An ER-Mitochondria Tethering Complex Revealed by a Synthetic Biology Screen

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Science  24 Jul 2009:
Vol. 325, Issue 5939, pp. 477-481
DOI: 10.1126/science.1175088

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Making Connections

Endoplasmic reticulum (ER)–mitochondria connections have been implicated in many physiological processes, including calcium homeostasis, signaling, membrane biogenesis, and apoptosis. Kornmann et al. (p. 477, published online 25 June; see the Perspective by Wiedemann et al.) looked for a proteinaceous link between the ER and mitochondria and, using combinations of synthetic biology and classical yeast genetics, found a protein complex that tethers the two organelles. A large-scale genetic interaction map suggests that these ER-mitochondria connections are important for interorganellar phospholipid exchange.


Communication between organelles is an important feature of all eukaryotic cells. To uncover components involved in mitochondria/endoplasmic reticulum (ER) junctions, we screened for mutants that could be complemented by a synthetic protein designed to artificially tether the two organelles. We identified the Mmm1/Mdm10/Mdm12/Mdm34 complex as a molecular tether between ER and mitochondria. The tethering complex was composed of proteins resident of both ER and mitochondria. With the use of genome-wide mapping of genetic interactions, we showed that the components of the tethering complex were functionally connected to phospholipid biosynthesis and calcium-signaling genes. In mutant cells, phospholipid biosynthesis was impaired. The tethering complex localized to discrete foci, suggesting that discrete sites of close apposition between ER and mitochondria facilitate interorganelle calcium and phospholipid exchange.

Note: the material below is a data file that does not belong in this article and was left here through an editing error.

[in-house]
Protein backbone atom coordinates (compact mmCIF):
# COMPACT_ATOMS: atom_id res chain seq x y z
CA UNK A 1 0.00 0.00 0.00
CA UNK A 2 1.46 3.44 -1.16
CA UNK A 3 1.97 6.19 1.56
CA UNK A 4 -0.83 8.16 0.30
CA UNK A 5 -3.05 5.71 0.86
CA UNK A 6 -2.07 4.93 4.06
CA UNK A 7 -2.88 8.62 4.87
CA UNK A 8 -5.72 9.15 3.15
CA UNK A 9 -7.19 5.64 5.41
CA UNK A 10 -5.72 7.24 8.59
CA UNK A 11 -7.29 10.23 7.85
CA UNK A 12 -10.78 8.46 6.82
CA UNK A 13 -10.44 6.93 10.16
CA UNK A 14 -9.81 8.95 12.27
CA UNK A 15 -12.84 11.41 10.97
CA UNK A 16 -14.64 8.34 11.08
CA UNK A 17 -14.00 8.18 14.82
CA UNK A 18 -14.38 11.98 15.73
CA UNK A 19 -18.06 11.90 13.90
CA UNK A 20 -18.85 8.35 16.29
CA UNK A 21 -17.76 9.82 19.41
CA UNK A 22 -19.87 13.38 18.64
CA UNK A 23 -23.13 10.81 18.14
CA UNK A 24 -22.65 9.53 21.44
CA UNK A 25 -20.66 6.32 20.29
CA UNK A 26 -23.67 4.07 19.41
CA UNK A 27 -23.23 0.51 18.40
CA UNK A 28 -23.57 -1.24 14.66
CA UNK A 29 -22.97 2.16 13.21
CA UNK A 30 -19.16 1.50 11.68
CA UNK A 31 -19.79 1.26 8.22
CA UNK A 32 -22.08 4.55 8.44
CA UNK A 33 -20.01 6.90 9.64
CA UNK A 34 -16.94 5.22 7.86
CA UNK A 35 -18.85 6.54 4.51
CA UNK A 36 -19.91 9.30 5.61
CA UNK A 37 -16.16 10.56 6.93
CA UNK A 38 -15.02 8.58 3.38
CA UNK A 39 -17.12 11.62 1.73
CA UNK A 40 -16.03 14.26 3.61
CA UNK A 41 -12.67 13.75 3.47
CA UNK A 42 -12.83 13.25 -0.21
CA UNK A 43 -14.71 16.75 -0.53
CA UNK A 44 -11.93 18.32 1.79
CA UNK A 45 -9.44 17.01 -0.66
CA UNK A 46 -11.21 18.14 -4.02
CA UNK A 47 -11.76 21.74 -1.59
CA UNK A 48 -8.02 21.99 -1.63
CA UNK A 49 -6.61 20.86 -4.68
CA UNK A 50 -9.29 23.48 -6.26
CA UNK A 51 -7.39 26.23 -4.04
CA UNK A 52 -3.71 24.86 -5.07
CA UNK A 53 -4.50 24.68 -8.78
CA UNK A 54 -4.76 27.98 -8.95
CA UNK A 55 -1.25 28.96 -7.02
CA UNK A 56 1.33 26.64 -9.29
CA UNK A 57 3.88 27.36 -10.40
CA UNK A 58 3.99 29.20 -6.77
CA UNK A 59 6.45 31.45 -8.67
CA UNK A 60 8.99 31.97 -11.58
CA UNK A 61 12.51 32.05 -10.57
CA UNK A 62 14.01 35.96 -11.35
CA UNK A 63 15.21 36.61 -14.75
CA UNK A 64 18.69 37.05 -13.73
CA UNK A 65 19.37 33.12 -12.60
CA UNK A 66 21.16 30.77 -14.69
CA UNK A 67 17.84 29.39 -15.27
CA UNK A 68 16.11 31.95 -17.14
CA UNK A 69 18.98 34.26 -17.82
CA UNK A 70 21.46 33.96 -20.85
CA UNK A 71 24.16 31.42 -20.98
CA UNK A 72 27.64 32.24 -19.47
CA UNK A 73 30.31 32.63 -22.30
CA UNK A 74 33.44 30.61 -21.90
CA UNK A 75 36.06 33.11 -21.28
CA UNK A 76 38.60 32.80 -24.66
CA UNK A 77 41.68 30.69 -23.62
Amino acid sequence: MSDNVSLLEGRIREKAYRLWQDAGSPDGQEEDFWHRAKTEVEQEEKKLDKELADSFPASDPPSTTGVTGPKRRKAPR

• Present address: Gladstone Institute of Cardiovascular Disease, San Francisco, CA 94158, USA.

  • Present address: Chemical and Systems Biology, Bio-X Program, Stanford University, Stanford, CA 94305, USA.

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